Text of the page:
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Report Finds That URL Shorteners May Be Enabling Crypto Jacking
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Report Finds That URL Shorteners May Be Enabling Crypto Jacking

A new report has found that URL shorteners could be being used to enable malicious cryptocurrency mining. If you don’t know what a URL shortener is, then you’re probably not at risk of this, however just for clarity; a URL shortener is a website that allows you to shorten a URL, this is useful for social media and emails for example. You can do this via websites such as tinyurl.com, in fact, here’s an example from their website: Turn this URL: https://www.amazon.com/Kindle-Wireless-Reading-Display-Globally/dp/B003FSUDM4/ref=amb_link_353259562_2?pf_rd_m=ATVPDKIK X0DER&pf_rd_s=center-10&pf_rd_r=11EYKTN682A79T370AM3&pf_rd_t=201&pf_rd_p=1270985982&pf_rd_i=B002Y27P3M into this TinyURL: https://tinyurl.com/KindleWireless Coinhive, the website that allows users to embed JavaScript crypto-miners onto their own web browser also provides a URL shortener system which allows for the mining of cryptocurrency via the new short link. New research has found that hackers have been using this system from Coinhive, to change the URL’s of a number of legitimate websites and links on those websites. As a result of this, a large number of innocent users are having their browsers utilised for malicious cryptocurrency mining. Here’s an example of how this works - Imagine the BBC website has a link to an external source. The hackers will take this link, change it slightly via Coinhive, then hack into the BBC website to add the new link. From a visual inspection very little has changed and thus nobody notices a difference. Moreover, when you click the link you are indeed taken to a legitimate website, however, the link also embeds a JavaScript miner onto your browser. It’s a very clever tactic indeed on the surface. According to Thehackernews.com:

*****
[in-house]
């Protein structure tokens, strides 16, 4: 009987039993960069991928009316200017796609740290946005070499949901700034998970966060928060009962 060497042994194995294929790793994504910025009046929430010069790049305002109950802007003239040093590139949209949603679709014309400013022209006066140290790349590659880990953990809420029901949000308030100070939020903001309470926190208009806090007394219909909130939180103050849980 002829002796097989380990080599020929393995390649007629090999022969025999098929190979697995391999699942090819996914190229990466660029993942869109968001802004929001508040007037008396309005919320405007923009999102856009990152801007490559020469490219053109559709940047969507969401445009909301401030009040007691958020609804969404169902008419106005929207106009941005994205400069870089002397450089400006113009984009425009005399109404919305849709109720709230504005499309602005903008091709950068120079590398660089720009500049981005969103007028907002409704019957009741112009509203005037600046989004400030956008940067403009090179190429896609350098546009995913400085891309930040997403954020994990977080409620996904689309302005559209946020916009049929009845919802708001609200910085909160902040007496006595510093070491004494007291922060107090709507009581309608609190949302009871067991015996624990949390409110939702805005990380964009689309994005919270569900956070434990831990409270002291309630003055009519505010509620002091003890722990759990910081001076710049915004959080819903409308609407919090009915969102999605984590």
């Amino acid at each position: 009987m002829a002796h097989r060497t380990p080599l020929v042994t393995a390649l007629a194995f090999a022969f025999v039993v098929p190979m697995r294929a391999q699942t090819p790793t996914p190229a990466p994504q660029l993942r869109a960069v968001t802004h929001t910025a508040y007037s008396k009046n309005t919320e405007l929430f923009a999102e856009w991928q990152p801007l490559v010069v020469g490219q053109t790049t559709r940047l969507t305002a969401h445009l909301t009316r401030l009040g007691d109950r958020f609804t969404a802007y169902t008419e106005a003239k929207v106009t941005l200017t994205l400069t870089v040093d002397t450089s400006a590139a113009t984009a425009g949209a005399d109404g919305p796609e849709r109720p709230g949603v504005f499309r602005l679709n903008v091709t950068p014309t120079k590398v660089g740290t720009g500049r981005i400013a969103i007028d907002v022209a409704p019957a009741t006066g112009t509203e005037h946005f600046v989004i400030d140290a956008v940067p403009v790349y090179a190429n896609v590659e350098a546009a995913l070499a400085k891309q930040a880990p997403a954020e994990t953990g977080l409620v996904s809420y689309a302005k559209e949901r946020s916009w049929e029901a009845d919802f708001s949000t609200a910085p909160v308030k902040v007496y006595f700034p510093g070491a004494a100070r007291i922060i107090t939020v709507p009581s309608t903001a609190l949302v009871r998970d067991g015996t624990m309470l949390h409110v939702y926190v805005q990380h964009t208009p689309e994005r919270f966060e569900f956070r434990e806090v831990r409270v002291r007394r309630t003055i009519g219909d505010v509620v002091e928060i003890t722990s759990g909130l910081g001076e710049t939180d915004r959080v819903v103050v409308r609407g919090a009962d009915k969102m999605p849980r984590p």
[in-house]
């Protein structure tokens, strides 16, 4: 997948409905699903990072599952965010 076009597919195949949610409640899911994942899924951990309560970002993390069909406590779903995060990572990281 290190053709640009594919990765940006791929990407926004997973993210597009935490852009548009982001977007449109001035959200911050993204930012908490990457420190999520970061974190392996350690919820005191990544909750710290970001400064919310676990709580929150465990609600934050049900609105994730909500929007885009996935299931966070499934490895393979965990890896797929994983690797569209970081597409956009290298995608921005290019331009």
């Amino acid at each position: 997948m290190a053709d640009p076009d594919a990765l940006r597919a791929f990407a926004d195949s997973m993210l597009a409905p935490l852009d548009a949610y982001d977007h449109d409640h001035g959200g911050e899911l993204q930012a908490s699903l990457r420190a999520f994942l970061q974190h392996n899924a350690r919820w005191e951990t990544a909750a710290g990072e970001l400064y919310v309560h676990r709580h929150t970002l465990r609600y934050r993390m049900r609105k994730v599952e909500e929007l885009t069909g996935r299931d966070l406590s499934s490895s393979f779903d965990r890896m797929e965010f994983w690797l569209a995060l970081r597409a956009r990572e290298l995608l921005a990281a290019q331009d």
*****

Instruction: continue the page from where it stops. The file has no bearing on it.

“Hackers add an obfuscated javascript code into hacked websites, which dynamically injects an invisible iframe (1×1 pixel) into the webpage as soon as it is loaded on the visitor's web browser. Since the URL shortener loads using the hidden iFrame is invisible, noticing it on a web page will be quite difficult. The infected webpage then automatically starts mining until the Coinhive short-link service redirects the user to the original URL.”
Moreover: “Once the required number of hashes have been achieved, the link behind the short-URLs further redirects the user back to the same page in an attempt to start the mining process once again, where the site visitor would trick into thinking that the web page has only been refreshed.” See more from The Hacker News here- https://thehackernews.com/2018/07/coinhive-shortlink-crypto-mining.html?utm_source=feedburner&utm_medium=feed&utm_campaign=Feed%3A+TheHackersNews+%28The+Hackers+News+-+Security+Blog%29 Or, via this short link- https://tinyurl.com/thisisnotacryptojackinglink (we promise that the short link is not going to enable a malicious miner!) It is of course very important that we are aware of this sort of activity. Unfortunately, these sorts of links are very hard to detect, so, as ever, if you notice your browser running slowly, or things on your machine don’t seem to be up to scratch, please bear in mind malicious mining. It is a real threat, one which we need to protect yourselves from. Keep your Antivirus software up to date and be vigilant online, that’s our best advice at least.

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Nathan Bentley

As a key writer for Crypto Daily, Nathan’s role entails the creation of cutting edge news articles, reviews, press releases and general content creation. Nathan’s stories strive to include the most up-to-date cryptocurrency news and affairs, contributing to Crypto Daily’s growing network. Nathans previous experience as a researcher ...

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